Aviation for Girls


Aviation for Girls is a special annual member publication of Women in Aviation International for Girls in Aviation Day. Articles feature young girls living their aviation dreams, career ideas, and education resources.

Issue link: https://afgdigital.epubxp.com/i/1018241

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Page 33 of 39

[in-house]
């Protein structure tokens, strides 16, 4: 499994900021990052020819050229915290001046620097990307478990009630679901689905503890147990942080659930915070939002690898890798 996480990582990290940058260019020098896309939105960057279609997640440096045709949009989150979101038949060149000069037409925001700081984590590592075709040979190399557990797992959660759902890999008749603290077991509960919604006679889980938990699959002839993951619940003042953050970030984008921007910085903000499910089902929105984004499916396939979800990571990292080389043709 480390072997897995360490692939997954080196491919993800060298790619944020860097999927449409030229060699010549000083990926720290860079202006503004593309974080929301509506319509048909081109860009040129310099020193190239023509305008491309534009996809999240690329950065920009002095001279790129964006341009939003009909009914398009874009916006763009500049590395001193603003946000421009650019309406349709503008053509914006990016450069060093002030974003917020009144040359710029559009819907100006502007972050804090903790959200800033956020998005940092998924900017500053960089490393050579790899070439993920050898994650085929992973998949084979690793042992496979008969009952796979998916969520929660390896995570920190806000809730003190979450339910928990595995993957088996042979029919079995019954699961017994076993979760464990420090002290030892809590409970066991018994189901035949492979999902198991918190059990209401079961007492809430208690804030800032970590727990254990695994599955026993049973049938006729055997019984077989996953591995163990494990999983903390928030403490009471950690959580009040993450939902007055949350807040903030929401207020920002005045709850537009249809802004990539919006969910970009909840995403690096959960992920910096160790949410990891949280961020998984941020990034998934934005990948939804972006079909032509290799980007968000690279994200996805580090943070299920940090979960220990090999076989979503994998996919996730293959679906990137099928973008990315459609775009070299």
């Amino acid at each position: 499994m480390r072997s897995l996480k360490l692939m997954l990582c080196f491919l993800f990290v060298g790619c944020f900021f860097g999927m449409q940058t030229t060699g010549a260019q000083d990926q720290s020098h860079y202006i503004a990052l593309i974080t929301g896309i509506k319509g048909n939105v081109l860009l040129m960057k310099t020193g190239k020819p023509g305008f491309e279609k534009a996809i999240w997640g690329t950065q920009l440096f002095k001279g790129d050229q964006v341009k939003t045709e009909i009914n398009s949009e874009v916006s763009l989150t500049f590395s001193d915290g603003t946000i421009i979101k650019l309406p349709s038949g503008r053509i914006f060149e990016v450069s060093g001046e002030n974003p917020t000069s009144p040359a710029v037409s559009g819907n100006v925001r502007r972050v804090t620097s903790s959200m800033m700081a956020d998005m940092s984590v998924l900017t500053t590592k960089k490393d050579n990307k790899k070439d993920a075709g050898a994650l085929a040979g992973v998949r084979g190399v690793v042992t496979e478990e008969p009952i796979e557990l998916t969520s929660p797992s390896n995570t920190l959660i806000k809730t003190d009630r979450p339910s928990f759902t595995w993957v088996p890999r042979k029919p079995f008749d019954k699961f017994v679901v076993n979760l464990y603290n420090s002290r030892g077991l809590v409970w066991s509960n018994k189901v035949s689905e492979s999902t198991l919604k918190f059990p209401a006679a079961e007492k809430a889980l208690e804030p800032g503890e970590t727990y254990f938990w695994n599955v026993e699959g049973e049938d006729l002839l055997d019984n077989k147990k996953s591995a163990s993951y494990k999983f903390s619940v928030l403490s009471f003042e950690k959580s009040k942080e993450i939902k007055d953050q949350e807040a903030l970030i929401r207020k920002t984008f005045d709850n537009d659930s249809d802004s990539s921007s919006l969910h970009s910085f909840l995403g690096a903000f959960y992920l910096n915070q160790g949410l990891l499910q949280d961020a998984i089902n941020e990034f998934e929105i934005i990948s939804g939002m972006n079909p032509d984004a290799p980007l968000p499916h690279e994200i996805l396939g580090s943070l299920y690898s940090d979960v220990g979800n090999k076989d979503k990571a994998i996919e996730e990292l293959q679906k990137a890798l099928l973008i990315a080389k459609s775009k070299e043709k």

YOUR CORNER A s an aerospace engineering student with a plan to become a pilot, I was briefly intimidated when I marched into a university classroom and realized I was the only woman and the only person of color there. Yet, since arriving in the United States, I have refused to let fear get the best of me. My country's coat of arms, which often decorates ceremonial shields, says, "We are the fortress." The image shows a lion, representing the king, and an el- ephant, for the queen mother. It gives me confidence that I can achieve any goal I set for myself. I'm protect- ed by pride in who I am and where I come from. That's not to say it hasn't been difficult at times. My campus in Daytona Beach is nothing like Swa- ziland. I need a scholarship to pay for flying lessons, and I see few people who look like me. Universities have struggled to draw more women to fields that have traditionally attracted more men. This includes my studies at Embry-Riddle Aero- nautical University. At my school's two residential campuses, the number of female students has more than doubled over the past 20 years (from 11 percent to 25 percent), but everyone agrees these numbers are still much too low. I've been welcomed at Embry-Riddle. Still, I wonder: What will it take to draw more women into aviation and engineering? Growing up in a small, landlocked country, I understood what engineering was all about, and I was not afraid of it. For that, I have both my mother and father to thank. My mother worked hard to pay for my high school education. My father allowed me to follow closely on his heels—whether he was fixing a bicycle, using farm tools, or tending to animals. I wanted to fix things and care for our family, just like him. I also dreamed of flying airplanes. When I wanted a toy airplane, my father made one from wood. Through those experiences, I learned that en- gineering is a creative process that brings people together. Whether the goal is water filtration, safer cars and bridges, or a toy airplane, it's about working together to solve problems and help people. I was 11 years old when my father died. As I grieved, my schoolwork suffered. At home, I took on many of his responsibilities. At school, I acted out my frustra- tions and exhaustion. I quit school and worked as a housekeeper. Noticing how much I liked to fix things, my employer helped me get a job at an airport. I saved enough money to return to high school and earned high marks on a national pre-college test. Supported by Ashinaga USA, which provides scholarships for African children who have lost one or both parents, I took a 10-hour bus ride to meet an Embry-Riddle recruiter. My dream to study in the United States seemed within reach. In aviation and engineering, as in life, we need both elephants and lions—queens as well as kings, just as they are shown on Swaziland's coat of arms. This is particularly true for Swaziland's growing aviation industry. Earlier this year, Swaziland and 22 other African states established the Single Afri- can Air Transport Market. Someday, Africa could become a leader in aviation, but first, we need to un- derstand why certain African regions experience a high rate of aircraft accidents. Research can provide us with answers. I want to be a part of that solution. Girls should never feel pressured to become engi- neers simply because someone is telling them to do so, but to those who dream of becoming engineers and pilots, I offer this message, from my heart: You are just as capable, talented, and smart as everyone else. Run unafraid toward the future you desire. My Journey From Africa to ERAU's Aerospace Engineering Program by Zandile Z. Sibandze, WAI 72190 32

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